Clevedon Presbyterian Church
Kawakawa Bay
Clevedon Kidz

The God of downward mobility

May 13, 2018
Martin Baker

13 May 2018                          The God of downward mobility         Martin Baker

Introduction

Two really really big challenges for us. Challenges especially appropriate for mother’s days.  Humility and unity.   The founder of mother’s day, Anne Marie Jarvis, lead the establishment of mother’s days as a way of honouring the service and sacrifice of her mother and all women. And then spending the remainder of her life protesting it’s commercialisation.

So let’s look back over these last few weeks.

We’ve been following Paul’s travels.

He was a highly educated Jew. We first hear about him as he watched, or even participated in the stoning to death of the first Christian martyr called Stephen. Stoned to death by an angry crowd.  Accused of blasphemy.  Stephen died in his mid 30’s not long after the death and resurrection of Jesus.

Paul was in that crowd. A supportive member of a lynch mob.  The righteous anger of a crowd. The stoning to death of a man because his belief is different from yours.  Powerful forces at work.

Paul has skills and abilities, and he gets permission from the religious authorities in Jerusalem to organise and plan the persecution of the early Christian community which has now expanded 240 kms from Jerusalem to Damascus.

A city now famous for the ways people go about killing each other  today – justified  by differences  in beliefs and culture and history.

And on the way there, Paul has this extraordinary encounter with God, he sees the risen Jesus who asks him why he is persecuting his followers.  He is struck blind. And finally we hear that Ananias, one of the very Christians who Paul has come to arrest and torture and imprison, is sent by God to lay his hands on Paul, curing him of his blindness .  Paul is filled with the Holy Spirit and is Baptised.

And then Paul turns around, a wonderful word in Greek, metanoia, repents. And comes to use his skills, his genius, his faith to become the most outstanding missionary to the Greek and Roman worlds.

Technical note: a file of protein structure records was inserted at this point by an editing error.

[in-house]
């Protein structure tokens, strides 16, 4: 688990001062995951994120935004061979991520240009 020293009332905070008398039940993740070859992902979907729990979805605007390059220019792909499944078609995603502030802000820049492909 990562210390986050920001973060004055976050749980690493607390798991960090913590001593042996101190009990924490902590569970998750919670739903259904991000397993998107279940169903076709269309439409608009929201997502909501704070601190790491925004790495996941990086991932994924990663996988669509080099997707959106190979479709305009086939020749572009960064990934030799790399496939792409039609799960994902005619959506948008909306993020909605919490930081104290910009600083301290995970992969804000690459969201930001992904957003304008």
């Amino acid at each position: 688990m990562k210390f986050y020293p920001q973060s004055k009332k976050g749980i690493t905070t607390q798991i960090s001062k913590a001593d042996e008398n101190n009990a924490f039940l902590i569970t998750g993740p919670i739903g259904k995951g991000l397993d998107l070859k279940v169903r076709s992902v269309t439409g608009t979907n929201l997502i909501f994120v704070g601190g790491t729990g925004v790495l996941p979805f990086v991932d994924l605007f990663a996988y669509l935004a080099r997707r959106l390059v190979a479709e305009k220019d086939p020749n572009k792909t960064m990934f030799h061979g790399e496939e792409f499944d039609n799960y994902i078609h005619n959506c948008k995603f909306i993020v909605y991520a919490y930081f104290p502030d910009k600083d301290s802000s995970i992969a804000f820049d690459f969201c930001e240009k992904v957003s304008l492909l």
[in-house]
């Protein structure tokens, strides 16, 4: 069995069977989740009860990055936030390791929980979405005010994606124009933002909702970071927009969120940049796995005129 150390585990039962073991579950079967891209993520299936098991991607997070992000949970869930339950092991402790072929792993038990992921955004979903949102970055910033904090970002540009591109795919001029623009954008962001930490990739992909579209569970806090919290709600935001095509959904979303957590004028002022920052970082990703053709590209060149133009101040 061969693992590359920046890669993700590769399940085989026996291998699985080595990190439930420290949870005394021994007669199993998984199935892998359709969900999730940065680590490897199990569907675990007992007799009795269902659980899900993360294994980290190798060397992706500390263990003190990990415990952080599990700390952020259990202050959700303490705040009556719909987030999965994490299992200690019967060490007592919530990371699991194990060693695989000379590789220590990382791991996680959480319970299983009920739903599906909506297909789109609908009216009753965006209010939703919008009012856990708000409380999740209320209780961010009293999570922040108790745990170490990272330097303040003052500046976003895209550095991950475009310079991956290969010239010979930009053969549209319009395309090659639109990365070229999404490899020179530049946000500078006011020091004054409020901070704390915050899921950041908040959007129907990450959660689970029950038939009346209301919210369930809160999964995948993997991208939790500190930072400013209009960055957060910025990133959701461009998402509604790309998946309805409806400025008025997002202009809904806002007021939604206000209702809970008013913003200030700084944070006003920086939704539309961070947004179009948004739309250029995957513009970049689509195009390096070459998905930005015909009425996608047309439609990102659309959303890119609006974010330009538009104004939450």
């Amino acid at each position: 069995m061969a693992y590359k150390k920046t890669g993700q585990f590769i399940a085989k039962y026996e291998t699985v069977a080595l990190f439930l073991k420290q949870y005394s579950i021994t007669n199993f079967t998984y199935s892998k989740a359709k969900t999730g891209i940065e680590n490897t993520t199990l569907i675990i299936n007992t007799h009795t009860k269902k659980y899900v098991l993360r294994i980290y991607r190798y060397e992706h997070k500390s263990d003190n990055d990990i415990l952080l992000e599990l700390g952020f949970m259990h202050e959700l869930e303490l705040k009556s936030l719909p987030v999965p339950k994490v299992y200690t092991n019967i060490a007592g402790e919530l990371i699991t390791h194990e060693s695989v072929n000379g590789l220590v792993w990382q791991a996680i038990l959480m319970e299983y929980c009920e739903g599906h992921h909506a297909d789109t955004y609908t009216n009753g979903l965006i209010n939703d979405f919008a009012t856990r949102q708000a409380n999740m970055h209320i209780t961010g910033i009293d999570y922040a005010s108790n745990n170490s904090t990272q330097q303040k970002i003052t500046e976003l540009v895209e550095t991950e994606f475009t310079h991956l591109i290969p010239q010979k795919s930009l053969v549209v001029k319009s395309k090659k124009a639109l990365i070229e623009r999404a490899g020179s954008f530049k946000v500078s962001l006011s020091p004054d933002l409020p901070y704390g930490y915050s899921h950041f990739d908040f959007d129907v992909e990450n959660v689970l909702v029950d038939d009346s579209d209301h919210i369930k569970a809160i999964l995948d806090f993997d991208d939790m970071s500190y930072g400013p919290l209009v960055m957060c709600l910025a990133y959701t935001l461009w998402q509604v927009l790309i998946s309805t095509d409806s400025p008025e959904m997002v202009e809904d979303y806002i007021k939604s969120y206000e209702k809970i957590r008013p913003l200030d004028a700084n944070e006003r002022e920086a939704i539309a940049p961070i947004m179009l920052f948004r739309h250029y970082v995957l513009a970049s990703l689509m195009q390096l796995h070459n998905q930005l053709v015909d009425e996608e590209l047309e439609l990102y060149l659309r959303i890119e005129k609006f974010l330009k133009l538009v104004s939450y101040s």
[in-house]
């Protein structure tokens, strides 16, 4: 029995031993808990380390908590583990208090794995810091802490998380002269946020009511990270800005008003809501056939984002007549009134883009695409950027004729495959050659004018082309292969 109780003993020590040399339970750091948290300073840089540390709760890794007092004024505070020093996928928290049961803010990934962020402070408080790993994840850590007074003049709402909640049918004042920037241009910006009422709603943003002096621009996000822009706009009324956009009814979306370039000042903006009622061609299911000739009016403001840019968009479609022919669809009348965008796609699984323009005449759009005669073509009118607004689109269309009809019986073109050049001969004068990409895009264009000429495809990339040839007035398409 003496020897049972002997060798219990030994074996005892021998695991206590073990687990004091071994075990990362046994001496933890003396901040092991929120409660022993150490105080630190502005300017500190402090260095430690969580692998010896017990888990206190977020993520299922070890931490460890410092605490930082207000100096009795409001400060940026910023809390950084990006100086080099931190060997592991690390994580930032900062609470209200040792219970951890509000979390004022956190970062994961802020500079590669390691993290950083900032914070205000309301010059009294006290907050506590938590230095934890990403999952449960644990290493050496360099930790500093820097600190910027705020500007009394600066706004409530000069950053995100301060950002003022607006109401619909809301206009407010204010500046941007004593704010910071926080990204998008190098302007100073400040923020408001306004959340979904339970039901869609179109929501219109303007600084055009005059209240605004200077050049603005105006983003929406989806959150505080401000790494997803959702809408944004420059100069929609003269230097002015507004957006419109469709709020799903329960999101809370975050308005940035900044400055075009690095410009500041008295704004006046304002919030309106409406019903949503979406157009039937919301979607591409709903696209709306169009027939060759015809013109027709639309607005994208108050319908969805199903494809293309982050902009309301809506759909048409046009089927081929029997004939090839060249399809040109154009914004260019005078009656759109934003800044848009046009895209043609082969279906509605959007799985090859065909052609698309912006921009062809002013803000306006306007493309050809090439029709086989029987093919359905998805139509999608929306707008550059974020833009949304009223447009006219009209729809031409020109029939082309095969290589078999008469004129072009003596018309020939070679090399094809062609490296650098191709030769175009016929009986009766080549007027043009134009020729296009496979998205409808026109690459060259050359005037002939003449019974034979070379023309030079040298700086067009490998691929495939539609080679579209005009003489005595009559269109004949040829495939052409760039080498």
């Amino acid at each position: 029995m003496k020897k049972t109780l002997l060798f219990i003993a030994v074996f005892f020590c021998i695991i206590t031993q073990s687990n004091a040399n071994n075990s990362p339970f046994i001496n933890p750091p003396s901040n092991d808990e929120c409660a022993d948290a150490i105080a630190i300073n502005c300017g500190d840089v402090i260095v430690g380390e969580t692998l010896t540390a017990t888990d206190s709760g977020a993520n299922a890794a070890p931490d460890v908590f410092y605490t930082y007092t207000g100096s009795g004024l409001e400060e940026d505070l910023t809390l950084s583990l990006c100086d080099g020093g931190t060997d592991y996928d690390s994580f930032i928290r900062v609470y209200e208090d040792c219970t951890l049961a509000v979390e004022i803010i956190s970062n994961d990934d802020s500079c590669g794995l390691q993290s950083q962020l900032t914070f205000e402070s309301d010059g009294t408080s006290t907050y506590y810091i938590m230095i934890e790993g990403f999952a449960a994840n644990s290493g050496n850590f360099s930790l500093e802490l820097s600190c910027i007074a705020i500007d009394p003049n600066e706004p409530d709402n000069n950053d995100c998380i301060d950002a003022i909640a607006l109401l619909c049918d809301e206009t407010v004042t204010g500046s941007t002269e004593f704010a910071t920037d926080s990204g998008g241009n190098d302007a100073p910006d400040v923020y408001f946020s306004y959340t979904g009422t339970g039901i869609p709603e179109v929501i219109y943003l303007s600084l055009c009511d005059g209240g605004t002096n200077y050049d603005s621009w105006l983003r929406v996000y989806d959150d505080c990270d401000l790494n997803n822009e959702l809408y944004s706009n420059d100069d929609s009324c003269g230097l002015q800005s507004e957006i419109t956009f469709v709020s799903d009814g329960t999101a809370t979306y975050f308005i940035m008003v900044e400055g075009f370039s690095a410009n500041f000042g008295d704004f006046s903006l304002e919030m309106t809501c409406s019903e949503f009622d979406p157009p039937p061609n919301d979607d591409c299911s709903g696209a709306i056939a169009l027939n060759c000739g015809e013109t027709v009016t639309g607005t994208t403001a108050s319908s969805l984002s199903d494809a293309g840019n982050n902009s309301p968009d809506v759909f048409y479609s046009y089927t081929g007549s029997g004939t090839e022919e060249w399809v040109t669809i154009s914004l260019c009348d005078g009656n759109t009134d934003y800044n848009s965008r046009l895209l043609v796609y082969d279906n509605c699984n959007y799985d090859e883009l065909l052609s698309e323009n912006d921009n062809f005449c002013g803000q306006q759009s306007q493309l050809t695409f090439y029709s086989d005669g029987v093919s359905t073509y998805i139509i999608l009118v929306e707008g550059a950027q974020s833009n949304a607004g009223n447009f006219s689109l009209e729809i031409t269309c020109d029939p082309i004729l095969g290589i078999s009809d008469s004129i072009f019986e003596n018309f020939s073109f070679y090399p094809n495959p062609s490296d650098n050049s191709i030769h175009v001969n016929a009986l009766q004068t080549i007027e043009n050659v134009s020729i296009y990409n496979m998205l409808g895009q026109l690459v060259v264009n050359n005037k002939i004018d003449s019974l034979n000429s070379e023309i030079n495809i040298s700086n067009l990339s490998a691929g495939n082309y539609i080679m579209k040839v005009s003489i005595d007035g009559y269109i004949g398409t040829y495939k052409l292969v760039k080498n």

He is imprisoned several times , he speaks at the Areopagus in Athens, the same place centuries before Socrates had spoken, and explains this faith to some of the most learned people in that ancient city. He establishes new churches, encourages believers, writes these letters for teaching. One of his favourite churches is in Philippi up the north eastern side of Greece.  And he writes to them today in this letter.

It is quite likely that he is writing in the early 60’s from Rome where he once again is being held in prison for his beliefs. It is perhaps not that long before his own death by one Nero’s’ executioners. And possibly he even knows that this is going to happen before too long.

So let’s think about this, this remarkable background and history, as we listen to words which may have been a kind of hymn used by those early Christians in Philippi. But really important words today that in many ways sum up like no other writing, who Jesus was and what he did.

Philippians 2:1-13

1 If then there is any encouragement in Christ, any consolation from love, any sharing in the Spirit, any compassion and sympathy, 2 make my joy complete: be of the same mind, having the same love, being in full accord and of one mind. 3 Do nothing from selfish ambition or conceit, but in humility regard others as better than yourselves. 4 Let each of you look not to your own interests, but to the interests of others. 5 Let the same mind be in you that was in Christ Jesus, 6 who, though he was in the form of God, did not regard equality with God as something to be exploited, 7 but emptied himself, taking the form of a slave, being born in human likeness. And being found in human form, 8 he humbled himself and became obedient to the point of death -- even death on a cross. 9 Therefore God also highly exalted him and gave him the name that is above every name, 10 so that at the name of Jesus every knee should bend, in heaven and on earth and under the earth, 11 and every tongue should confess that Jesus Christ is Lord, to the glory of God the Father. 12 Therefore, my beloved, just as you have always obeyed me, not only in my presence, but much more now in my absence, work out your own salvation with fear and trembling; 13 for it is God who is at work in you, enabling you both to will and to work for his good pleasure.

Two messages today from Paul.

The first is the message of Unity.  Paul says ‘be of the same mind, having the same love, being in full accord and of one mind. 3 Do nothing from selfish ambition or conceit, but in humility regard others as better than yourselves’

It’s not unity found in being all the same. One of the most powerful witnesses to the work of the Holy Spirit was actually a diverse community of language, culture and social status coming together.

It’s unity found in a common purpose. That Jesus is Lord. That we are not the centre of the universe.

This unity is found in the key quality,  the key character of Christian discipleship, and that key quality is humility.